Fundamentals of Corporate Cash-Flow Analysis to Companies, 2001

Finance, Third Edition Make Investment

224 part two Value

Year Unit Sales

1 22,000

2 30,000

3 14,000

4 5,000 Thereafter 0

It is expected that net working capital will amount to 25 percent of sales in the following year. For example, the store will need an initial (Year 0) investment in working capital of .25 x 22,000 x $40 = $220,000. Plant and equipment necessary to establish the Giftware business will require an additional investment of $200,000. This investment will be depreciated using MACRS and a 3-year life. After 4 years, the equipment will have an economic and book value of zero. The firm's tax rate is 35 percent. What is the net present value of the project? The discount rate is 20 percent.

26. Project Evaluation. Ilana Industries, Inc., needs a new lathe. It can buy a new high-speed lathe for $1 million. The lathe will cost $35,000 to run, will save the firm $125,000 in labor costs, and will be useful for 10 years. Suppose that for tax purposes, the lathe will be depreciated on a straight-line basis over its 10-year life to a salvage value of $100,000. The actual market value of the lathe at that time also will be $100,000. The discount rate is 10 percent and the corporate tax rate is 35 percent. What is the NPV of buying the new lathe?

Challenge Problems

27. Project Evaluation. The efficiency gains resulting from a just-in-time inventory management system will allow a firm to reduce its level of inventories permanently by $250,000. What is the most the firm should be willing to pay for installing the system?

28. Project Evaluation. Better Mousetraps has developed a new trap. It can go into production for an initial investment in equipment of $6 million. The equipment will be depreciated straight line over 5 years to a value of zero, but in fact it can be sold after 5 years for $500,000. The firm believes that working capital at each date must be maintained at a level of 10 percent of next year's forecast sales. The firm estimates production costs equal to $1.50 per trap and believes that the traps can be sold for $4 each. Sales forecasts are given in the following table. The project will come to an end in 5 years, when the trap becomes technologically obsolete. The firm's tax bracket is 35 percent, and the required rate of return on the project is 12 percent. What is project NPV?

Year:

Thereafter

Sales (millions of traps)

29. Working Capital Management. Return to the previous problem. Suppose the firm can cut its requirements for working capital in half by using better inventory control systems. By how much will this increase project NPV?

30. Project Evaluation. PC Shopping Network may upgrade its modem pool. It last upgraded 2 years ago, when it spent $115 million on equipment with an assumed life of 5 years and an assumed salvage value of $15 million for tax purposes. The firm uses straight-line depreciation. The old equipment can be sold today for $80 million. A new modem pool can be installed today for $150 million. This will have a 3-year life, and will be depreciated to zero using straight-line depreciation. The new equipment will enable the firm to increase sales by $25 million per year and decrease operating costs by $10 million per year. At the end of 3 years, the new equipment will be worthless. Assume the firm's tax rate is 35 percent and the discount rate for projects of this sort is 12 percent.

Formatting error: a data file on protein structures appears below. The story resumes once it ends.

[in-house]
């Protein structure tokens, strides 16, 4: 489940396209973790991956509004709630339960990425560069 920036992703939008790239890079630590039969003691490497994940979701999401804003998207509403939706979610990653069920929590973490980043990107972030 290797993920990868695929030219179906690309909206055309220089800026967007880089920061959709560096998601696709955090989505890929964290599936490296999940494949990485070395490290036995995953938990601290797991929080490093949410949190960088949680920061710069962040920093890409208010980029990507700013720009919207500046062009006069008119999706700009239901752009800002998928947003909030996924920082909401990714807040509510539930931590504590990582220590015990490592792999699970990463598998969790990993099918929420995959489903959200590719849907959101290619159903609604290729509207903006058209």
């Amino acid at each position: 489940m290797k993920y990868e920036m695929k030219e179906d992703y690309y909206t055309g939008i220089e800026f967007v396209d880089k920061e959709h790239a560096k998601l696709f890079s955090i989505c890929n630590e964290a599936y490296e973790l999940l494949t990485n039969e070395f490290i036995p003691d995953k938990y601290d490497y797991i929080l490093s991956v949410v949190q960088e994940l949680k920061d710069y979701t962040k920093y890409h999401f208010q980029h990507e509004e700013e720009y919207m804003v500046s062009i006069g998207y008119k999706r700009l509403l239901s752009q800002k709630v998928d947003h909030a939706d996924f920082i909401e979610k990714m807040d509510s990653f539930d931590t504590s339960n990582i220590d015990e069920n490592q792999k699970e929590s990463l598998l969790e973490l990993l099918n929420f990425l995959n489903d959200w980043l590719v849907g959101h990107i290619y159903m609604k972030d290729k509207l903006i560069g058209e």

Brealey-Myers: I II. Value I 7. Using Discounted I I © The McGraw-Hill

Fundamentals of Corporate Cash-Flow Analysis to Companies, 2001

Finance, Third Edition Make Investment chapter 7 Using Discounted Cash-Flow Analysis to Make Investment Decisions 225

a. What is the net cash flow at time 0 if the old equipment is replaced?

b. What are the incremental cash flows in Years 1, 2, and 3?

c. What are the NPV and IRR of the replacement project?

Solutions to Spreadsheet Model Questions

A

B

C

D

E

F

G

H

Year:

0

1

2

3

4

5

6

Capital investment

10,000

Working capital

1 ,500

4,075

4,279

4,493

4,717

3,039

0

Change in Wk Capital

1 ,500

2,575

204

214

225

-1 ,679

-3,039

Revenues

15,000

15,750

16,538

17,364

18,233

Expenses

10,000

10,500

11,025

1 1 ,576

12,155

Depreciation

3,333

4.445

1.481

741

0

Pretax profit

1 ,667

805

4,032

5,047

6,078

Tax

583

282

1.411

1 ,766

2,127

Profit after tax

1 ,084

523

2,620

3,281

3,950

Cash flow

-1 1 ,500

1 ,842

4,765

3,888

3,797

5,629

3,039

PV of Cash flow

-1 1 ,500

1 ,644

3,798

2,767

2,413

3,194

1,540

Net present value

3,856

A

B

c

D

E

F

G

H

Year:

0

1

2

3

4

5

6

Capital investment

10,000

Working capital

1 ,500

4,000

4,000

4,000

4,000

2,500

0

Change In Wk Capital

1 ,500

2,500

0

0

0

-1,500

-2,500

Revenues

15,000

15,000

15,000

15,000

15,000

Expenses

10,000

10,000

10,000

10,000

10,000

Depreciation

2.000

2.000

2.000

2.000

2.000

Pretax profit

3,000

3,000

3,000

3,000

3,000

Tax

1.050

1.050

1.050

1.050

1.050

Profit after tax

1,950

1,950

1,950

1,950

1,950

Cash flow

-1 1 ,500

1,450

3,950

3,950

3,950

5,450

2,500

PV of Cash flow

-1 1 ,500

1,355

3,450

3,224

3,013

3,886

1 ,666

Net present value

5,095

Although the real discount rate is barely affected by the change in inflation, the

real value of depreciation and the present value of the depreciation tax shield increase,

which increases project NPV.

Brealey-Myers: I II. Value I 7. Using Discounted I I © The McGraw-Hill

Fundamentals of Corporate Cash-Flow Analysis to Companies, 2001

Finance, Third Edition Make Investment

226 part two Value

Solutions to

Self-Test

Questions

7.1 Remember, discount cash flows, not profits. Each tewgit machine costs $250,000 right away. Recognize that outlay, but forget accounting depreciation. Cash flows per machine are:

Year:

Year:

Investment

(outflow)

-250,000

Sales

250,000

300,000

300,000

250,000

250,000

Operating expenses

-200,000

-200,000

-200,000

-200,000

-200,000

Cash flow

-250,000

+ 50,000

+100,000

+100,000

+ 50,000

+ 50,000

Each machine is forecast to generate $50,000 of cash flow in Years 4 and 5. Thus it makes sense to keep operating for 5 years.

7.2 a,b. The site and buildings could have been sold or put to another use. Their values are op portunity costs, which should be treated as incremental cash outflows.

c. Demolition costs are incremental cash outflows.

d. The cost of the access road is sunk and not incremental.

e. Lost cash flows from other projects are incremental cash outflows.